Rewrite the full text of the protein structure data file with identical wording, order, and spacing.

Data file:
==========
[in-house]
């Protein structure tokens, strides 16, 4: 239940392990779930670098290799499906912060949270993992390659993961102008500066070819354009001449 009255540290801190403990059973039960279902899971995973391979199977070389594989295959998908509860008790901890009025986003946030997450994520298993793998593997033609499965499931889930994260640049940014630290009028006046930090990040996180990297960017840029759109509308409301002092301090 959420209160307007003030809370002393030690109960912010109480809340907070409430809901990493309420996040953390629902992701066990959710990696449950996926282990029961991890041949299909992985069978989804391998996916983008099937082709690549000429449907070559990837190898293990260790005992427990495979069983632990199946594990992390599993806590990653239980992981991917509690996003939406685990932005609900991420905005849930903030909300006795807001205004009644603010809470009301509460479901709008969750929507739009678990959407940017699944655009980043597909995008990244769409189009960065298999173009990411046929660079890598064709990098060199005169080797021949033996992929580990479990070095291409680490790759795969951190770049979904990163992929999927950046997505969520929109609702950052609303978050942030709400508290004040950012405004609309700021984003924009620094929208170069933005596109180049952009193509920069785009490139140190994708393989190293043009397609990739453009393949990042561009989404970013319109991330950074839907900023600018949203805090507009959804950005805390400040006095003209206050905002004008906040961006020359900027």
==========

[in-house]
């Protein structure tokens, strides 16, 4: 239940392990779930670098290799499906912060949270993992390659993961102008500066070819354009001449 009255540290801190403990059973039960279902899971995973391979199977070389594989295959998908509860008790901890009025986003946030997450994520298993793998593997033609499965499931889930994260640049940014630290009028006046930090990040996180990297960017840029759109509308409301002092301090 959420209160307007003030809370002393030690109960912010109480809340907070409430809901990493309420996040953390629902992701066990959710990696449950996926282990029961991890041949299909992985069978989804391998996916983008099937082709690549000429449907070559990837190898293990260790005992427990495979069983632990199946594990992390599993806590990653239980992981991917509690996003939406685990932005609900991420905005849930903030909300006795807001205004009644603010809470009301509460479901709008969750929507739009678990959407940017699944655009980043597909995008990244769409189009960065298999173009990411046929660079890598064709990098060199005169080797021949033996992929580990479990070095291409680490790759795969951190770049979904990163992929999927950046997505969520929109609702950052609303978050942030709400508290004040950012405004609309700021984003924009620094929208170069933005596109180049952009193509920069785009490139140190994708393989190293043009397609990739453009393949990042561009989404970013319109991330950074839907900023600018949203805090507009959804950005805390400040006095003209206050905002004008906040961006020359900027």